By Dave Sheinin
Washington Post Staff Writer
Thursday, March 3, 2011; 12:25 AM
LAKE BUENA VISTA, FLA. - The Atlanta Braves, on their way to another early-spring, mid-morning practice, filed past the figure leaning on their dugout railing as if he were a standard piece of Florida scenery - a palm tree, maybe, or a golf cart. Clad in a polo shirt, khakis and loafers - no socks - the man paid the players no mind, either, instead launching into another story about the old days.
But to an outsider, the scene was jarring: The man in the street clothes was Bobby Cox, the Braves' manager for the previous 21 seasons, a sure-fire Hall of Famer. Still a ubiquitous presence at the team's spring training camp in his role as a consultant - thus, the lack of back-slapping greetings as the players passed by - Cox, 69, will still answer to "Hey, Skip." But seeing him out of uniform, on a baseball field, is a reminder of what a monumental change has taken place in Atlanta.
For the better part of two decades, the Braves' identity as a franchise was tied to a pair of towering triumvirates: Ace pitchers Tom Glavine, John Smoltz and Greg Maddux; and management figures Stan Kasten, the Braves' longtime team president; John Schuerholz, the general manager and chief architect of the team that won 14 straight division titles between 1991 and 2005; and Cox.
But with Cox's retirement in October, all of them have now moved on, and for the first time since the early 1990s - when that group first came together and built a quasi-dynasty ("quasi" in that those 14 straight division titles produced only one World Series title) - the Braves must forge a new identity.
"I think we're going to struggle for an identity, to be honest," said veteran reliever Peter Moylan. "It'll take us probably a month to establish it. It's the end of an era, but it doesn't mean it's the end of a team. The Braves didn't fall off the face of earth."
The man who is taking Cox's place knows only that the Braves' identity will not be him. Fredi Gonzalez, 47, was groomed as Cox's successor, spending four seasons on the latter's coaching staff before leaving to serve a 3Â½-year apprenticeship managing the Florida Marlins.
When the Braves launched their first managerial search in 21 years, Gonzalez - conveniently fired by the Marlins midway through last season - was the only man they interviewed.
"It's not football - it's not like I'm going to bring the West Coast 0ffense in, or run the option," Gonzalez said. "It's baseball, and there's really not that many ways to change it. Maybe I emphasize one area more than [Cox] does, but there's no big overhaul.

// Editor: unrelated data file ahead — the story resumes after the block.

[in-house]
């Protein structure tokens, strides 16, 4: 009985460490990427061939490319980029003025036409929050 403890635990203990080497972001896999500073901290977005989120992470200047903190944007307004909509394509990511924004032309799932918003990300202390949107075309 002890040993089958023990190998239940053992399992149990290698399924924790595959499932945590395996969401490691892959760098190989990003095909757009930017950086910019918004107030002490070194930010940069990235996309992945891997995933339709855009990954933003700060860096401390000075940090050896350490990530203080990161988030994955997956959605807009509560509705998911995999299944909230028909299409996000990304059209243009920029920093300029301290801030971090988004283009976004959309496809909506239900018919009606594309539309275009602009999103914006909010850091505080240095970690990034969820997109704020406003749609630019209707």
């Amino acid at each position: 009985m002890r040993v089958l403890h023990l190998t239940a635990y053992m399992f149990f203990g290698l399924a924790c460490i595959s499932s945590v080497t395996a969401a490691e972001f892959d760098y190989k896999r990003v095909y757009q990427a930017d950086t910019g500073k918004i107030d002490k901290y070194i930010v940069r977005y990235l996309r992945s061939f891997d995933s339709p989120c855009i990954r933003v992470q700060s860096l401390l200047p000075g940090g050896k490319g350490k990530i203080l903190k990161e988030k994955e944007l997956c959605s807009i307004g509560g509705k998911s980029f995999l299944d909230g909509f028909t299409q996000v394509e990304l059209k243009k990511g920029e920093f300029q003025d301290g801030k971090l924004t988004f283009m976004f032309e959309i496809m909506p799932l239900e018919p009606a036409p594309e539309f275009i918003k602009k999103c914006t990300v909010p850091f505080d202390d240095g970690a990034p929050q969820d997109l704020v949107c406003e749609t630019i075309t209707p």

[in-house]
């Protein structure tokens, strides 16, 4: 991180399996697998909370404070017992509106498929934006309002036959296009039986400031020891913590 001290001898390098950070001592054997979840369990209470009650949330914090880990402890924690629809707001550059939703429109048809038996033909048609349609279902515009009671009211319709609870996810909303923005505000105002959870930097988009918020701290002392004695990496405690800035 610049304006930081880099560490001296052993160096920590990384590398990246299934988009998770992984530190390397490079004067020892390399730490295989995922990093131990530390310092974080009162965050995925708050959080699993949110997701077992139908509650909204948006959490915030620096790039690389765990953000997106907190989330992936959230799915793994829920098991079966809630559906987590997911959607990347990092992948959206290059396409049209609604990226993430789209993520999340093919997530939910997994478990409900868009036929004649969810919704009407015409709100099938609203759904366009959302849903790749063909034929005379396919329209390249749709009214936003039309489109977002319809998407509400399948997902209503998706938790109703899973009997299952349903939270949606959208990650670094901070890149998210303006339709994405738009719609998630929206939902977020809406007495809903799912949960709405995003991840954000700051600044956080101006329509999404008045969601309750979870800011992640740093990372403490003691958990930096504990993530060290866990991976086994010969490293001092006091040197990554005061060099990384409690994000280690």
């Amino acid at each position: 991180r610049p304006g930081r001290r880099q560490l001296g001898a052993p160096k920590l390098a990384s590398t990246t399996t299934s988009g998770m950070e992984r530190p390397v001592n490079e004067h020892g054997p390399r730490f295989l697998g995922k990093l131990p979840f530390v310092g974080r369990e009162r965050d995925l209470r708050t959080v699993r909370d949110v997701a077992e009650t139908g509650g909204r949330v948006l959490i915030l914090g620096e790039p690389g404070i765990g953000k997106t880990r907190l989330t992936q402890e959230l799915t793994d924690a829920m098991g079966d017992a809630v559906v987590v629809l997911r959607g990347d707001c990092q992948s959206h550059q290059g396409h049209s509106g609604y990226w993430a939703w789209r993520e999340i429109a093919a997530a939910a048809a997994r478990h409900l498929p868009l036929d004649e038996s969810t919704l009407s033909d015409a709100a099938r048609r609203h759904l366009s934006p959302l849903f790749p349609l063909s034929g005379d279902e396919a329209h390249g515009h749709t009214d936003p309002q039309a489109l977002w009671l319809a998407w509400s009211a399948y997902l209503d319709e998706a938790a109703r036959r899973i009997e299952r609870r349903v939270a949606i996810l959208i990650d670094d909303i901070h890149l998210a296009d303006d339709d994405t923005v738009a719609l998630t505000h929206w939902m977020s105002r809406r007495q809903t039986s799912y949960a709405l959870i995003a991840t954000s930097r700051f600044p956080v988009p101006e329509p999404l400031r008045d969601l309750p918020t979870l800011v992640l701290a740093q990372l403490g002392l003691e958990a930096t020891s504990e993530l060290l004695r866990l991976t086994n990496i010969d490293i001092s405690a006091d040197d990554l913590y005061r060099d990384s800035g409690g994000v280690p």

"The names have changed, but the philosophy is the same. That's what makes the transition so easy, so far. I left, and was gone for four years, and when I came back the same people were here. Continuity is big around here."
Indeed, when Schuerholz was ready to retire as GM in 2007, he simply moved upstairs into the president's job once held by Kasten - and had already groomed his own successor, his former assistant Frank Wren.
Wren, who helped return the Braves to the playoffs in 2010 after a five-year absence, was recently rewarded with a contract extension through 2013 season.
"I think the identity of this team is simply the Braves - that it's a rock-solid, stable organization: the Braves," Schuerholz said. "It's not about an individual, or several individuals. It's about an organization with a sustained goal of excellence. There's a consistency, and people who come here feel that and become part of it."
No disrespect to Schuerholz, but we would argue the 2011 Braves do, in fact, have a distinct identity, one that is built upon an enviable core of young talent.
Right fielder Jason Heyward, the runner-up for National League rookie of the year last season, and rookie Freddie Freeman, the front-runner to win the starting first base job - the two of them shared the cover of Sports Illustrated last week - are both 21 years old. Flame-throwing right-hander Craig Kimbrel, projected to be the team's closer, is 22.
Probable fifth starter Mike Minor is 23, fourth starter Tommy Hanson is 24, and third starter Jair Jurrjens is 25. A pair of relievers, lefty Jonny Venters and right-handed Kris Medlen are 25, while two all-star hitters, infielder Martin Prado and catcher Brian McCann, are 27.
Even more impressive: With the exception of Jurrjens, who came over in a trade as a 21-year-old, every one of those players is homegrown - drafted and/or developed by the Braves.
It's an echo of the franchise's mid-'90s glory days, when the farm system seemingly graduated at least one cornerstone position player into the Braves' starting lineup every year - Javy Lopez and Ryan Klesko in 1994, Chipper Jones in 1995, Jermaine Dye in 1996, Andruw Jones in 1997.
"You can't count on other organizations to draft and develop players, and you're just going to cherry-pick them out of other organizations and expect to sustain a program that's consistent and reliable," Schuerholz said. "You've got to get the job done internally."
With Cox retired, and Chipper Jones in the winter of his career, what awaits might be the start of a new era for the Braves, maybe the Hanson-Jurrjens-Minor Era, or perhaps the Heyward-McCann-Freeman Era, or some mixture of the two.
"You always hope for that," Freeman said. "But we have to live in the here-and-now. We have a season to play for. We have to try to win ballgames and not worry about how we're going to be looked at in 10 years."